Toyota is the second biggest car group in the world in terms of sales and its range of brand names adorns the grilles of the most spartan pick-ups as well as of range-topping saloons and nippy city cars on all five continents. Wahei Hirai, head of Toyota design since 2004, explains to Auto & Design the trends and ideas that underlie an increasingly sophisticated “Japanese-ness” in the company’s products. The interview is followed by a description of the four concept cars presented by the Toyota group at the Tokyo Show.
After its Pm and i-Unit projects, Toyota presents the i-Swing, a sort of suit of armour in which to move around the urban jungle in total freedom. Based on the gyroscope mechanism, the i-Swing can run on either two or three wheels.
With a balanced mix of research elements and concrete solutions applicable to standard production, the FSC was the most realistic of the concept cars presented by Toyota. Half way between a saloon and an MPV, the model brings with it all the features of the brand’s styling language today.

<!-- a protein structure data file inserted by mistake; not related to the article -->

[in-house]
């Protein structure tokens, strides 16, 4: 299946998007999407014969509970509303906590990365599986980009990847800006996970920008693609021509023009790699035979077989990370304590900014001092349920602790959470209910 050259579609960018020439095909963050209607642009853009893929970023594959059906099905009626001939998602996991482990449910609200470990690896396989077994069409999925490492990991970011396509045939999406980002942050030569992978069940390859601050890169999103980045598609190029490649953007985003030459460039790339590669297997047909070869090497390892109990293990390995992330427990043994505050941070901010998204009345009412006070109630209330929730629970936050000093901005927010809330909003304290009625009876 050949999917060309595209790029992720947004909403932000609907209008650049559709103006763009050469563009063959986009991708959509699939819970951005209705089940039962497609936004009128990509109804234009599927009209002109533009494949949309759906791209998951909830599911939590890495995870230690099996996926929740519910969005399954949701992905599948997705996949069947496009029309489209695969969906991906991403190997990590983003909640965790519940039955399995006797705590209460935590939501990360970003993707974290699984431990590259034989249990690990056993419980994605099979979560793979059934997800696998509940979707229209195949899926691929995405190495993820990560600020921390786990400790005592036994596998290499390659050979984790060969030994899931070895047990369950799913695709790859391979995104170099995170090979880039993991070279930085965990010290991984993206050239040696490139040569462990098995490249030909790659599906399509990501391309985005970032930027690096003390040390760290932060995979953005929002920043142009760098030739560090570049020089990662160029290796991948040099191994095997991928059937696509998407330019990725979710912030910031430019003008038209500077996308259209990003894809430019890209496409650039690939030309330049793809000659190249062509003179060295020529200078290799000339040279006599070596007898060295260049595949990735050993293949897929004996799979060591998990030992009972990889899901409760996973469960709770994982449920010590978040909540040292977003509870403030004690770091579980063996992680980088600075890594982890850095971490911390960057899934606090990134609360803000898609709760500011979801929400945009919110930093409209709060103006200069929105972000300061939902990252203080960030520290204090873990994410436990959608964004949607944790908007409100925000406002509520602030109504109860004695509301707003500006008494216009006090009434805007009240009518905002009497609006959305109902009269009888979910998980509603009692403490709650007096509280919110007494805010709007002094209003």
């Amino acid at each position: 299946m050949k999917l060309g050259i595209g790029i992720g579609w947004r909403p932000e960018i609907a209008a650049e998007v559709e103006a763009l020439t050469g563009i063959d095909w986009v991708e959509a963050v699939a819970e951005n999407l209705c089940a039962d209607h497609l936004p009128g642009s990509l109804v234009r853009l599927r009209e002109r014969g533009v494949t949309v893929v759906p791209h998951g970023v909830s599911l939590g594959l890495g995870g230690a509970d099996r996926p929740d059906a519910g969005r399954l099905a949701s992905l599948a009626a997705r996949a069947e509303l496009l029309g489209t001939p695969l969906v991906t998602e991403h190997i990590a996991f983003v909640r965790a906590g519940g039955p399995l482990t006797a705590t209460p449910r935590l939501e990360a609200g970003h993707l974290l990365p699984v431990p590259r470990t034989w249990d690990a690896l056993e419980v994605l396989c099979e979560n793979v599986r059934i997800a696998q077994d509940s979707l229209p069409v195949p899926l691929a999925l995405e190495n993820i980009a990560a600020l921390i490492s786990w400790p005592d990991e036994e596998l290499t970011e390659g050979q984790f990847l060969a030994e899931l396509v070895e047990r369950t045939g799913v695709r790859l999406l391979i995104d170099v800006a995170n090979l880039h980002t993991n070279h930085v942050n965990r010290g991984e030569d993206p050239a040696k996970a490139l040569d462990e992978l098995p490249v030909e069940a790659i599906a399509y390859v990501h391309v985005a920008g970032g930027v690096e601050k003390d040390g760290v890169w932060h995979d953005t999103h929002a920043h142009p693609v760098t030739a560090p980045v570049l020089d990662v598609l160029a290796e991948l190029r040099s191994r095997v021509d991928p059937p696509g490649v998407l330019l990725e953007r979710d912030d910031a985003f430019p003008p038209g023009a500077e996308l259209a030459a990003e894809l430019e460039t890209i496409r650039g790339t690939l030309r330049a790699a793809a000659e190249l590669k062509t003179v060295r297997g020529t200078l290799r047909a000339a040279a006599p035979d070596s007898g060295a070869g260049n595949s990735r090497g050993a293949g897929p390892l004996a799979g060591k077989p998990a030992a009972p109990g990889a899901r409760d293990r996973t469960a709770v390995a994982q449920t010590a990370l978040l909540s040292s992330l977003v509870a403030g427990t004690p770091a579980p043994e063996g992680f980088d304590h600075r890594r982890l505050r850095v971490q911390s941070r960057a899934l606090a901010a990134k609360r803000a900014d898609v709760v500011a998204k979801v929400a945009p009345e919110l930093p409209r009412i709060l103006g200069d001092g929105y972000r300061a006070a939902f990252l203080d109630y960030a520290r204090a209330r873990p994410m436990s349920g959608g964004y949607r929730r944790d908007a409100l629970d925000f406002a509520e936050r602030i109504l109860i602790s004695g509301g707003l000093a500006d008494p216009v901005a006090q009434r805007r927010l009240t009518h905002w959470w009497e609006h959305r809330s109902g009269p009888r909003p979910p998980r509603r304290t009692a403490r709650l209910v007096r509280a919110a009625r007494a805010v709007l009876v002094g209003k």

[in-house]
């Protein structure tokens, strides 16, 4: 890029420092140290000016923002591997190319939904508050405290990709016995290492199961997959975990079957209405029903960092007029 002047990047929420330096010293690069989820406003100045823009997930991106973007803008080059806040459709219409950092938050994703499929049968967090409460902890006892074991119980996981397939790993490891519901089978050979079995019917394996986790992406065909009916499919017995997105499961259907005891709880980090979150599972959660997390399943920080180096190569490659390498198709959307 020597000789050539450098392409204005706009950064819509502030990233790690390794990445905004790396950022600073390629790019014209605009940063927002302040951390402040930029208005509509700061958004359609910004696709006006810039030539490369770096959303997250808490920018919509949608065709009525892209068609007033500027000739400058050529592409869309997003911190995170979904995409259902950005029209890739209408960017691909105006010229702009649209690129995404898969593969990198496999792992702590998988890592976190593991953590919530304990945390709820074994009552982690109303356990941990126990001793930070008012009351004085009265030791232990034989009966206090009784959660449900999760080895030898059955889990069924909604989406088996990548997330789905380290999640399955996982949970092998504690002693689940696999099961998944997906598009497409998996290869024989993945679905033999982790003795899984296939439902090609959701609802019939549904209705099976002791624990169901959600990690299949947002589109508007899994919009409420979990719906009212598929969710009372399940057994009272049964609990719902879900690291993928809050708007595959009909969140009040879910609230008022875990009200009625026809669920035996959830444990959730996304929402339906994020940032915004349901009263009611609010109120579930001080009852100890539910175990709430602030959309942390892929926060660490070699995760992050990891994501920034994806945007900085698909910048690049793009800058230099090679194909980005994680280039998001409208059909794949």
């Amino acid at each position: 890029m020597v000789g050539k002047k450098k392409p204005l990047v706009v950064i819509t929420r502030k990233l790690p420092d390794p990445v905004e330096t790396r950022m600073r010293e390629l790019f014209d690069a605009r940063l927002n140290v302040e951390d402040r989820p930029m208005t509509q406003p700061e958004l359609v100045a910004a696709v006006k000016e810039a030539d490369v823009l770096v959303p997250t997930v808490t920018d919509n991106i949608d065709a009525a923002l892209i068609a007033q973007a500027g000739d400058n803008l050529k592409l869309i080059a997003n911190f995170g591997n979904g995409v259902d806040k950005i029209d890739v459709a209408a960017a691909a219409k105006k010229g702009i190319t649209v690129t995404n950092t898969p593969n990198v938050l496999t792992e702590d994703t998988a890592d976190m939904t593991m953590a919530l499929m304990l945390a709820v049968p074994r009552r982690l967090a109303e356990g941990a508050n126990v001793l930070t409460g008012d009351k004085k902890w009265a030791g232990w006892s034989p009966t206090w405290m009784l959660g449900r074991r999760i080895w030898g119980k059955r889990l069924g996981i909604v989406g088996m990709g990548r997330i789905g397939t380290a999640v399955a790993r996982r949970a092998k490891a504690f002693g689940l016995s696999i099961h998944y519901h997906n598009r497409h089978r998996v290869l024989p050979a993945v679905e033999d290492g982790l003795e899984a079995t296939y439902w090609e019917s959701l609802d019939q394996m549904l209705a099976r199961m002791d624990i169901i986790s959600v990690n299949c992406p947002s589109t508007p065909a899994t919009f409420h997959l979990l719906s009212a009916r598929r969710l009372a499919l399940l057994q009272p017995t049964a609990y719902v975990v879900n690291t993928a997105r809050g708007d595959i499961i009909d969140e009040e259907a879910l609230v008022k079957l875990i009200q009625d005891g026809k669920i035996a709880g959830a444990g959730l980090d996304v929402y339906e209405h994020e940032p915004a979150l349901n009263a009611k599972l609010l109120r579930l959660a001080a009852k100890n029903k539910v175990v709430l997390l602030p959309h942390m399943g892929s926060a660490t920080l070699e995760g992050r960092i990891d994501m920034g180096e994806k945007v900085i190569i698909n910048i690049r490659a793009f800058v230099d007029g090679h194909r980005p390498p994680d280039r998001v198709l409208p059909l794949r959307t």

A small city car with boxy side and rear styling, but a more distinctive treatment at the front, the Fine-X is a concentrate of “dreams for the future”. Fuel cell propulsion, the four steered wheels on independent axles and convenient on-board access are the main features of the city car.
Hybrid petrol and electric propulsion and the balanced line of a seasoned flagship. With these premises, the Lexus LF-Sh, the Group’s future luxury range topper, resumes its bid to give sleepless nights to European sector leaders. Wahei Hirai has insisted on referring to the model as a concept car but he is just going through the motions because the car is at least 90 per cent definitive.
The article continues in Auto & Design no. 156